|Elevation||172 m (564 ft)|
|Time zone||UTC+3 (EET)|
|Area code(s)||+375 152|
Odelsk (Belarusian: Адэльск; Russian: Одельск; Polish: Odelsk; Yiddish: אודלסק) is an Agrotown located in Grodno District in Grodno Region, Belarus and the capital of the Odelsky Rural Council (Belarusian: Адэльскі сельсавет). It is located very close to the Belarusian-Polish border and 98 kilometres (61 mi) from Grodno. Its population is estimated at 661 inhabitants.
Within the Grand Duchy of Lithuania, Odelsk was part of Trakai Voivodeship. In 1795, Odelsk was annexed by the Kingdom of Prussia in the course of the Third Partition of Poland and it became a part of New East Prussia. In 1807, the Treaties of Tilsit transferred Odelsk to the Russian Empire. Odelsk became a part of Grodno Governorate.
In September 1939, the Red Army occupied Odelsk in the course of the Soviet invasion of Poland. On 14 November 1939, the Supreme Soviet of the Soviet Union incorporated Western Belorussia, including Odelsk, into the Byelorussian Soviet Socialist Republic. On 4 December 1939, Odelsk became a part of the newly created Belastok Region.
During the Soviet occupation of Eastern Poland The Soviets deported the Marcinowicz family and the Budrewicz family. In 1941, During the German occupation, the active organizer of the underground cells in the commune was Władysław Szupicki, the post manager in Sokółka. During the retreat, the Germans looked for hills and places convenient to stop the advancing soviets and took people from nearby villages to dig trenches. For this purpose, they brought the inhabitants on trucks to the Indura area, near the village of Likówka. When a crowd of people got out of the vehicles, a massive fire of Soviet artillery caught him. Over 70 people were killed.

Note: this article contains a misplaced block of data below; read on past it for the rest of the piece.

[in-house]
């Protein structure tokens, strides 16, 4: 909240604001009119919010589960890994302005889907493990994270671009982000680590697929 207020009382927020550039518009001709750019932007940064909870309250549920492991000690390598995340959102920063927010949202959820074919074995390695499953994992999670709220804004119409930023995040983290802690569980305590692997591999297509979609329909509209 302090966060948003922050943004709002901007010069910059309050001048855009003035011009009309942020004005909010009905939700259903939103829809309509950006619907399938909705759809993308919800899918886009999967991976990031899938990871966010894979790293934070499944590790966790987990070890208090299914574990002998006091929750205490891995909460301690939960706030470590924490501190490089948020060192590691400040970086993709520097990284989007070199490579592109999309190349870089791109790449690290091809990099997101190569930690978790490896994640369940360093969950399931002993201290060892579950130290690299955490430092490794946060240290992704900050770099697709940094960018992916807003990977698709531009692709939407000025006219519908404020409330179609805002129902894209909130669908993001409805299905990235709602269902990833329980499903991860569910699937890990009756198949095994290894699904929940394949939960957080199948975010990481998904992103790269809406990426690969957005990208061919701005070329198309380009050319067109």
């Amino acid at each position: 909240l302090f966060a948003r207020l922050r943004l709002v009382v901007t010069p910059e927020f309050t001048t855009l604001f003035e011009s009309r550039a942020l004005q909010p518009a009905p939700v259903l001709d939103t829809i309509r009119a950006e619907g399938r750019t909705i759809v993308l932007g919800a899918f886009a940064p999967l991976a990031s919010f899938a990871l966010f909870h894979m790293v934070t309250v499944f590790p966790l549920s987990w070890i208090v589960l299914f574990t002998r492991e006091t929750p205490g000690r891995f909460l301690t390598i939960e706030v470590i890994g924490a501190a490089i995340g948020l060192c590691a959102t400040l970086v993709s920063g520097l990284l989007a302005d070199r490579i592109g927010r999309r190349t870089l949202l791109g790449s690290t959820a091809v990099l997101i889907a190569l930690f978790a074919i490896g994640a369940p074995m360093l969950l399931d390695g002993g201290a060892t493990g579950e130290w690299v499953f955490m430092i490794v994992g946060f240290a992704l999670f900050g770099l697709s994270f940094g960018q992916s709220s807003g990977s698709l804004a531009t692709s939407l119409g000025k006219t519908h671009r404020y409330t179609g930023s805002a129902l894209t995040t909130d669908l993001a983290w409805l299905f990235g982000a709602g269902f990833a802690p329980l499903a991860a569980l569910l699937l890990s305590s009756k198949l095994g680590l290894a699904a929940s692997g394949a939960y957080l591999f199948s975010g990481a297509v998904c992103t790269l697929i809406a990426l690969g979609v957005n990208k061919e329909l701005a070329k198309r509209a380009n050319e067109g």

After the war
After the war, the village was included in the Belarussian side of the border, even though the Cruzone Line passed two kilometers east of the village, according to locals because the village contained few stone structures, which the Soviets wished to have for their use.
After the incorporation to BSSR, a group of 200 people fled to Poland. The others would be imprisoned for 25 years. After Stalin's death, everyone was released, many went to Poland, although they were also under surveillance in their home country. In 1951, the boys escaped to the shelters from conscription to the Soviet Army. They were captured and convicted and imprisoned for 5–10 years. In the 1950s, nearly 100 of the town's 1000 inhabitants were in prison.
Media related to Adeĺsk at Wikimedia Commons